More than one hundred genes causing NSHL have been described ( NSHL is very heterogeneously inherited. In particular, autosomal dominant hearing loss is mainly related to late-onset and progressive hearing loss; therefore, it is unclear whether young children or adults are affected by hearing loss. Those with mild or moderate hearing loss are likely considered healthy because high-frequency hearing loss is commonly undetected. Thus, it is plausible that sequencing data of people who have mild-to-moderate hearing loss or who are in a subclinical stage of progressive hearing loss are present in public databases. KCNQ4 variants attributable to ARHL or NIHL but not yet reported as pathogenic may also be included in public databases.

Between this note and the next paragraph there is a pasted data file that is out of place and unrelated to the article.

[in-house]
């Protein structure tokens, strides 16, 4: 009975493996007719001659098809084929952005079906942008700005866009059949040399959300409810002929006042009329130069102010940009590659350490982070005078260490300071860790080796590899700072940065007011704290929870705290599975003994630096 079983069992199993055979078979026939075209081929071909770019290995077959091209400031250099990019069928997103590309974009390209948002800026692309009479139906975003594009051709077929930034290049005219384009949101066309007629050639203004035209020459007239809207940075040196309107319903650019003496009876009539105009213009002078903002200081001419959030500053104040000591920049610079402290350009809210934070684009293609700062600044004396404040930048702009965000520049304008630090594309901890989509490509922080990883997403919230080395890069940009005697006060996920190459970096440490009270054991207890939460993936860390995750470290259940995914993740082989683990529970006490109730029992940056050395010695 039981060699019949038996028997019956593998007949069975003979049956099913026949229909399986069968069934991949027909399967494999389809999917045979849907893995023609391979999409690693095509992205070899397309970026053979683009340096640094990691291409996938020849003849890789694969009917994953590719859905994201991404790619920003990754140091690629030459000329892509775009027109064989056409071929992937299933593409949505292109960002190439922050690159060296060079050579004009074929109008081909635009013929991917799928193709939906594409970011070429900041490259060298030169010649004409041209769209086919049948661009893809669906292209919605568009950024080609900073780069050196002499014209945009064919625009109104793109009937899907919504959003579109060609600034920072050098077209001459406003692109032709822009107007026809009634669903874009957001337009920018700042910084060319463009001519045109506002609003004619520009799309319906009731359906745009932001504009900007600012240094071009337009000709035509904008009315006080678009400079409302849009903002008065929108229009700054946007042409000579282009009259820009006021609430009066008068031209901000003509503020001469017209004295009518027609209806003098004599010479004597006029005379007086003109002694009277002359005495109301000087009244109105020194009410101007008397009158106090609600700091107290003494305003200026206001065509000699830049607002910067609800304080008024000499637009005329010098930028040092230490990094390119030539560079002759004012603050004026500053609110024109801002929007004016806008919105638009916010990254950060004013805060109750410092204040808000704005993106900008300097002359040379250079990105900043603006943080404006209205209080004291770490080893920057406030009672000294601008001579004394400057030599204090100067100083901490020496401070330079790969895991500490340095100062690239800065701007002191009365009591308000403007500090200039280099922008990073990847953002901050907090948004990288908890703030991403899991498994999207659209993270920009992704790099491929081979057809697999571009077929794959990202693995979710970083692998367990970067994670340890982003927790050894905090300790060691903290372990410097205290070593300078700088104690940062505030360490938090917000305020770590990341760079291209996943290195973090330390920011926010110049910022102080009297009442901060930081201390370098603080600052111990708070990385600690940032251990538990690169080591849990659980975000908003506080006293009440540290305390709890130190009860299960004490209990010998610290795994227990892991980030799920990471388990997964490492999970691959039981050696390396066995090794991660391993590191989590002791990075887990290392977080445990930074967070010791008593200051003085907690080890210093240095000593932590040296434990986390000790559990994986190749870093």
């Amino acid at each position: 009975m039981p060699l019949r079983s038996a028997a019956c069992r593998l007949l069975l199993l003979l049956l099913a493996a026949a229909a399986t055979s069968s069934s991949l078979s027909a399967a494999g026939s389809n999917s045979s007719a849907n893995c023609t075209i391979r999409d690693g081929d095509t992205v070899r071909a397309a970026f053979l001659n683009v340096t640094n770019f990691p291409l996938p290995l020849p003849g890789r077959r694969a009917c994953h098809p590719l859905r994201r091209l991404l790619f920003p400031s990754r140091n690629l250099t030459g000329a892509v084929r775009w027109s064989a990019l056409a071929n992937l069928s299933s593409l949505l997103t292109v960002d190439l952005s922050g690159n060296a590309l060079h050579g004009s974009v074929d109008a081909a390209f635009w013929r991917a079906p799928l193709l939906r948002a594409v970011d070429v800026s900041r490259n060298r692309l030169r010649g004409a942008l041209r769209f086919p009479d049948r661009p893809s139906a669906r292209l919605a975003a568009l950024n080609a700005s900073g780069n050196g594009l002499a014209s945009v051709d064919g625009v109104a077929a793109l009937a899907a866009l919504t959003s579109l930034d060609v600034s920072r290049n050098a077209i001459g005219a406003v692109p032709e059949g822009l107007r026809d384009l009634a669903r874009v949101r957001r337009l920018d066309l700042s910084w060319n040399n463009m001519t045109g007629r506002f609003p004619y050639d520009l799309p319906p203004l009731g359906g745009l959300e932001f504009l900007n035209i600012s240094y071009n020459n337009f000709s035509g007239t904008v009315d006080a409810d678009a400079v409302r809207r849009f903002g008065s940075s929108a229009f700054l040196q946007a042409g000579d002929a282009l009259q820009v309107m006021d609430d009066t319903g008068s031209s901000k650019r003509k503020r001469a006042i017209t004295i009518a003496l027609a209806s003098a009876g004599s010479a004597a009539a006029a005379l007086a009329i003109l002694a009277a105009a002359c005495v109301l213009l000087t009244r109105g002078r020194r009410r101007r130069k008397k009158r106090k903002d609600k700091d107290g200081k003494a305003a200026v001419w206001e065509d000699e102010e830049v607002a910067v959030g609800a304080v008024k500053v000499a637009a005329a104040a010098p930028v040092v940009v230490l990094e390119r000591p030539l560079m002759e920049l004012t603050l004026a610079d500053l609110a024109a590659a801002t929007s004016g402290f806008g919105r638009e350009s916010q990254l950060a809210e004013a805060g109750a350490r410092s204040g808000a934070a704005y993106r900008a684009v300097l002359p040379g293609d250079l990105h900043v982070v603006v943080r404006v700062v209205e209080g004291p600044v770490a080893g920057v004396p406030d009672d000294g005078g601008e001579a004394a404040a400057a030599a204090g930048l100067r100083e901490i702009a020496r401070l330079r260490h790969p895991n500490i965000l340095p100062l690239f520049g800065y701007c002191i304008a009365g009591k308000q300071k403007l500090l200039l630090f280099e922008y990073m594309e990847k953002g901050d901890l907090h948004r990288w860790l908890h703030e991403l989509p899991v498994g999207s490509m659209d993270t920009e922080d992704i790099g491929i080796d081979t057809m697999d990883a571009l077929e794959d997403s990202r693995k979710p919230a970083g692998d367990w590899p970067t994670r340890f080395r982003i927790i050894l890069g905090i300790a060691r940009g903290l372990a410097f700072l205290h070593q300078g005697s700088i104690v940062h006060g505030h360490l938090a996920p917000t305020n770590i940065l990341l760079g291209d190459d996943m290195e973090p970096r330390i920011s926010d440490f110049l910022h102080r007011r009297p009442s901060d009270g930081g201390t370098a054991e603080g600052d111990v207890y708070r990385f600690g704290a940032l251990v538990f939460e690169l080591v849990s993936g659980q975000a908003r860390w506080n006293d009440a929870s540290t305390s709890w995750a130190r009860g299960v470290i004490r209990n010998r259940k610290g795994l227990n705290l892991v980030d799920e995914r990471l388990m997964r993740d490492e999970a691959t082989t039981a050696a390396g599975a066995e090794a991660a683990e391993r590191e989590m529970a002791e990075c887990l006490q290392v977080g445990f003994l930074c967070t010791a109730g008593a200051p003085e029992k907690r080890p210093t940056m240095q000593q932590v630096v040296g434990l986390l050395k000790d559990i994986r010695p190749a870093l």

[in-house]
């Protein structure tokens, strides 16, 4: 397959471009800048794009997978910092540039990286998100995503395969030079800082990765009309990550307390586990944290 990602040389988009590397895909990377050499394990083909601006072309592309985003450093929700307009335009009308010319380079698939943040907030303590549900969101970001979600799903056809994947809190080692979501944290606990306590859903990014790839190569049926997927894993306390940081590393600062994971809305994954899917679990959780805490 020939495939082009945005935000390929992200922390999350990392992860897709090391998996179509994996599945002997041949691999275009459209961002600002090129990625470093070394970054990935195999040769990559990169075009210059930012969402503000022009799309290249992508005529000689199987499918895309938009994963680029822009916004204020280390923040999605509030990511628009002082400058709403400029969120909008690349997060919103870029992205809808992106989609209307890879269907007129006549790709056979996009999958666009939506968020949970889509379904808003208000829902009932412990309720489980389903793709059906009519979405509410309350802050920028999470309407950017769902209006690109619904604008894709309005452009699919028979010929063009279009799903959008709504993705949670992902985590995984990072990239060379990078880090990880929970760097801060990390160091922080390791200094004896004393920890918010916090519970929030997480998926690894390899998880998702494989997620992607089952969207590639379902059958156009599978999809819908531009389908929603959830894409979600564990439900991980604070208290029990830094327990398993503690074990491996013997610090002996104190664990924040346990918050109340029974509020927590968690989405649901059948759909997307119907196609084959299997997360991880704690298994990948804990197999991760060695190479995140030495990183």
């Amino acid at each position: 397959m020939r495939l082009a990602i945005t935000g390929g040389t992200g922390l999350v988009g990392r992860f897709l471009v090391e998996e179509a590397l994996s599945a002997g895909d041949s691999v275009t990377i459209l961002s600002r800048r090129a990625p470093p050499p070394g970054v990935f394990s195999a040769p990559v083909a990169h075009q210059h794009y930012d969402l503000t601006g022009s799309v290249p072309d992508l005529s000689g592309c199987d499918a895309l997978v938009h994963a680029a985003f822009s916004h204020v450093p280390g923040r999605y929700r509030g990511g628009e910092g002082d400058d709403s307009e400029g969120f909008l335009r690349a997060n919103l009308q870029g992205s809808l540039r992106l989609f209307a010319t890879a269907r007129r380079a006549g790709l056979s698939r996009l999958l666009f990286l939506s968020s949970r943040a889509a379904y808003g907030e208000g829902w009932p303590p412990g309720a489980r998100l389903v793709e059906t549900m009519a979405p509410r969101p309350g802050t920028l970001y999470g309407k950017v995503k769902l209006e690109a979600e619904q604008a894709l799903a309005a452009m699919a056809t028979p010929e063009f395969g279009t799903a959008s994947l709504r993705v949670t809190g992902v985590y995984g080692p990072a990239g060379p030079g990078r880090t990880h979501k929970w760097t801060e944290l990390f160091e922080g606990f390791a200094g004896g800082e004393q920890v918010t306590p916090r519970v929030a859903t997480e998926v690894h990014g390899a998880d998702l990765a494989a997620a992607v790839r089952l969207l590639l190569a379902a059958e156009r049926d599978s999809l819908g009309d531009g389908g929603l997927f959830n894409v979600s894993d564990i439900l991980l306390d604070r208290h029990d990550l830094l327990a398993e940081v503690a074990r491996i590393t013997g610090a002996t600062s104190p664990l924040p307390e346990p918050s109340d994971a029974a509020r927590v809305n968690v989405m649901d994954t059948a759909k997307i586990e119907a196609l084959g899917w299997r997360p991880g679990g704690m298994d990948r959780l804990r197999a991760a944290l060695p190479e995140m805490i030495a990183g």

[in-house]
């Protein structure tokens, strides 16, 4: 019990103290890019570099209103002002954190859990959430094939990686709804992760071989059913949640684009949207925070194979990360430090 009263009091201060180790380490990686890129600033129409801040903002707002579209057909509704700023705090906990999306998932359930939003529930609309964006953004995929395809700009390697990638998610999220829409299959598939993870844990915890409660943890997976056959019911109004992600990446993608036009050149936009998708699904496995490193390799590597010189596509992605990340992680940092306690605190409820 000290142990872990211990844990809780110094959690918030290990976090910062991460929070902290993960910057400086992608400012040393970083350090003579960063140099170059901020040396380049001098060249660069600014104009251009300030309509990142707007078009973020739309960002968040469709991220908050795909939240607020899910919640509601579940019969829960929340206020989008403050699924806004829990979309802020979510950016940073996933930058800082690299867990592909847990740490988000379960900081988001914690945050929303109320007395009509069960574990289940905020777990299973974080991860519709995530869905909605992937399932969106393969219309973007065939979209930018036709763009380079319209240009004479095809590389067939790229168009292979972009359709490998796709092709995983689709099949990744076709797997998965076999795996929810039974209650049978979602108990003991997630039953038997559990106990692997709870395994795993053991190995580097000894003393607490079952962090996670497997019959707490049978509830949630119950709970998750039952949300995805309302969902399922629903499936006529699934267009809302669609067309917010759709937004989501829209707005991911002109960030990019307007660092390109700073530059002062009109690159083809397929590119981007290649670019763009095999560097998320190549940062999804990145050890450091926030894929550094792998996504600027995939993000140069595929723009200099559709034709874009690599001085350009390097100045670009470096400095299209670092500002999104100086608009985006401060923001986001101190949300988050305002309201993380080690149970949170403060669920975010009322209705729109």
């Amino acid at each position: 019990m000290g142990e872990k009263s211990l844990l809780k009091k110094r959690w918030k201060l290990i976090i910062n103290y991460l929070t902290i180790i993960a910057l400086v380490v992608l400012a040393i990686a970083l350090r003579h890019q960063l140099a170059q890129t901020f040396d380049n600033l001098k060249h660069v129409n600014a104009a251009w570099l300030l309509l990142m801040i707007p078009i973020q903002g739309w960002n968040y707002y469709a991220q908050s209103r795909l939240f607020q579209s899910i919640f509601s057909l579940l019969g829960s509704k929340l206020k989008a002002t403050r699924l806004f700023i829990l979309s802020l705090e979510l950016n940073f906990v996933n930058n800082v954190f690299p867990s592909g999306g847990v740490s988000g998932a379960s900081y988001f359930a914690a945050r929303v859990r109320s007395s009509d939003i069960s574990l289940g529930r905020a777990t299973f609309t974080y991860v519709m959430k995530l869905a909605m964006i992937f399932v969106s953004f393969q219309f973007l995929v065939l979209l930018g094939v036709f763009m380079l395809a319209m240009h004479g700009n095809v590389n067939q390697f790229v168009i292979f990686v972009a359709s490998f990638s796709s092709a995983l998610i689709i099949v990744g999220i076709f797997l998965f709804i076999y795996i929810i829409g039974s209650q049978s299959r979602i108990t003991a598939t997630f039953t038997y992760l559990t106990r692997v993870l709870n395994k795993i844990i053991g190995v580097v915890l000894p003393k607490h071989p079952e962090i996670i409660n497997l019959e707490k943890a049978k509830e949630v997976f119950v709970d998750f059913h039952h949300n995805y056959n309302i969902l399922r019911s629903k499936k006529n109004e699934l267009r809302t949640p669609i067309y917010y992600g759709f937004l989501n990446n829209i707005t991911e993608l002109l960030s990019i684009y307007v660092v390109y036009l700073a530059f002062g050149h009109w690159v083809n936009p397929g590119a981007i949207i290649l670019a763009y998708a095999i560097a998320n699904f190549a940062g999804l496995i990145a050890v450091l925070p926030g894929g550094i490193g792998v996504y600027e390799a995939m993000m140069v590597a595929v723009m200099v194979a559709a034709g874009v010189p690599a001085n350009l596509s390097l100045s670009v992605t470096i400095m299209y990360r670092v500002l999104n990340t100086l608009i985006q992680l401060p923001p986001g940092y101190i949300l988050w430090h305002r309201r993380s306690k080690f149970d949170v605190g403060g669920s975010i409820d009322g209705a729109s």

There are numerous ion channels in the inner ear, which are important for the maintenance of ion homeostasis and hearing function. Anion channels/transporters such as SLC26A4 and cation channels such as KCNQ1, KCNQE1, KCNQ4, KCNJ10, TRPV5, and TRPV6 are included in the list of deafness-related genes30. The results of the present study suggest that many unveiled pathologic variants may occur in these ion channel genes. Specifically, pore missense mutations are mainly attributable to progressive hearing loss. Further analyses are needed to uncover rare variants in these channel genes that confer a high risk for late-onset or progressive hearing loss.